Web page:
The next segment was presented by Matt Rathbun. Matt reviewed the recent news on #AzureGov compliance including  i) Microsoft cloud for the government has been invited to participate in a pilot for High Impact Baseline and expects to get  a provisional ATO by the end of the month ii) Microsoft has also finalized the requirements to meet DISA Impact Level 4 iii) Microsoft is establishing two new physically isolated Azure Government regions for DoD and DISA Impact Level 5.

 

Capture

 

 

You can read more about the announcements here.  What stood out for me was the idea of fast track compliance that is designed to speed up the compliance from the current annual certification cadence.

The final segment was presented by the Redhat team and Andrew Weiss from Microsoft.  They demonstrated the #OpenShift PaaS offering running on Azure. OpenShift is a container based application development platform that can be deployed to Azure or on-premises. As part of the presentation, they took an ASP.NET core 1.0 based  web application and hosted it on the OpenShift platform.  Next they scaled up the web application using Openshift and underlying Kubernestis container cluster manager.

Hope you can join us for the next meeting. Please register with the meetup here to be notified of the upcoming meetings.   

 

Thanks for those who joined us for inaugural #AzureGov meetup on Feb 22nd. For those who could not join here is a quick update.

We talked about the services that are available in AzureGov today ( see picture below).

image

 

Note that Azure Resource Manager (ARM) is now available in AzureGov.  Why am I singling out ARM from the list above? Mainly because most of the services that are available today such as Azure Cloud Services, Azure Virtual Machines, Azure Storage are based on the classic model (also known as the Service Management Model)  ARM is the “new way” to deploy and manage the services that make up your application in Azure.  The differences between the ARM and the classic model are described here. Further note that the availability of ARM is only the first step. What we also need are the Resource Managers (RM)for various services like Compute and Storage V2 ( ARM in turn calls the necessary RM to provision a service).

Since I could not find sample code to call ARM in AzureGov, here is a code snippet that you may find handy.

 

using System    ;
using System.Collections.Generic;
using System.Linq;
using System.Text;
using System.Threading.Tasks;
using Microsoft.IdentityModel.Clients.ActiveDirectory;
using System.Threading;
using Microsoft.Azure.Management.Resources.Models;
using Microsoft.Azure.Management.Resources;
using Microsoft.Rest;
using Microsoft.Rest.Azure;

namespace AzureGovDemo
{
    class Program
    {
        # Set well-known client ID for Azure PowerShell

        private static string ClientId = "1950a258-227b-4e31-a9cf-717495945fc2";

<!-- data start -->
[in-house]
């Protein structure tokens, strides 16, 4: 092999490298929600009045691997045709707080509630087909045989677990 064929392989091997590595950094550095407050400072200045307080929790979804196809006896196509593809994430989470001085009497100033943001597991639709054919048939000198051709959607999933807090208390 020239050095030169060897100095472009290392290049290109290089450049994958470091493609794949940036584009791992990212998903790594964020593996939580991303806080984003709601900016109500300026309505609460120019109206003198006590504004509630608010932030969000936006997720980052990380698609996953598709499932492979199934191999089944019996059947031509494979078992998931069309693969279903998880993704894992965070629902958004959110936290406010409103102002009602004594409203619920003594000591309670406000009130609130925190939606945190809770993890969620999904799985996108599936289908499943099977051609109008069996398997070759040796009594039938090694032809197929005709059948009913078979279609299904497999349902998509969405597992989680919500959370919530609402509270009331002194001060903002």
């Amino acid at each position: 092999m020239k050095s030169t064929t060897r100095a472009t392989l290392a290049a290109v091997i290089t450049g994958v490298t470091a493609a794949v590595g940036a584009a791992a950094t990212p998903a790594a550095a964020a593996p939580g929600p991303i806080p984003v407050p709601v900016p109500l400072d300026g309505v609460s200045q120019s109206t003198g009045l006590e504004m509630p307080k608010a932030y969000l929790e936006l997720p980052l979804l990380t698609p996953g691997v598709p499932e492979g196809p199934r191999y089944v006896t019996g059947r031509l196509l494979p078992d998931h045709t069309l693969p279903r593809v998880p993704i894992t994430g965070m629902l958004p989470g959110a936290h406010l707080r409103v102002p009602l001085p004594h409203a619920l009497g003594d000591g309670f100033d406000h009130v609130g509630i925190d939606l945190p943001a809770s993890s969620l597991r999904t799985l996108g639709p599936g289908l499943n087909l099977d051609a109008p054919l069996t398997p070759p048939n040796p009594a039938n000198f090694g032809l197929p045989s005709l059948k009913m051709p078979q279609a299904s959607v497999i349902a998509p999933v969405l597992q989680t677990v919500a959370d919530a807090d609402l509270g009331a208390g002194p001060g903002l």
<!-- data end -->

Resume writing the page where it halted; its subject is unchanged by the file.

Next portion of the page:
private static string TenantId = "XXX.onmicrosoft.com";
        private static string LoginEndpoint = "https://login.microsoftonline.com/";
        private static string ServiceManagementApiEndpoint = "https://management.core.usgovcloudapi.net/";
        private static string RedirectUri = "urn:ietf:wg:oauth:2.0:oob";
        private static string SubscriptionId = "XXXXXXXX;
        private static string AzureResourceManagerEndpoint = "https://management.usgovcloudapi.net";
        static void Main(string[] args)
        {
            var token = GetAuthorizationHeader();
            var credentials = new Microsoft.Rest.TokenCredentials(token);
            var resourceManagerClient = new Microsoft.Azure.Management.Resources.ResourceManagementClient(new Uri(AzureResourceManagerEndpoint), credentials)
            {
                SubscriptionId = SubscriptionId,
            };
            Console.WriteLine("Listing resource groups. Please wait….");
            Console.WriteLine("—————————————-");
            var resourceGroups = resourceManagerClient.ResourceGroups.List();
            foreach (var resourceGroup in resourceGroups)
            {
                Console.WriteLine("Resource Group Name: " + resourceGroup.Name);
                Console.WriteLine("Resource Group Id: " + resourceGroup.Id);
                Console.WriteLine("Resource Group Location: " + resourceGroup.Location);
                Console.WriteLine("—————————————-");
            }
            Console.WriteLine("Press any key to terminate the application");
            Console.ReadLine();
        }

        private static string GetAuthorizationHeader()
        {
            AuthenticationResult result = null;

            var context = new AuthenticationContext(LoginEndpoint + TenantId);

            var thread = new Thread(() =>
            {
                result = context.AcquireToken(
                  ServiceManagementApiEndpoint,
                  ClientId,
                  new Uri(RedirectUri));
            });

            thread.SetApartmentState(ApartmentState.STA);
            thread.Name = "AquireTokenThread";
            thread.Start();
            thread.Join();

            if (result == null)
            {
                throw new InvalidOperationException("Failed to obtain the JWT token");
            }

            string token = result.AccessToken;
            return token;
        }
    }
}

Hope this helps and I do hope you will register for the #AzureGov meetup  here – http://www.meetup.com/DCAzureGov/

Thanks to my friend Gaurav Mantri, fellow Azure MVP and developer of Cloud Portam – www.CloudPortam.com – an excellent tool for managing Azure Services. Gaurav figured out that we need to set the well known client id for powershell.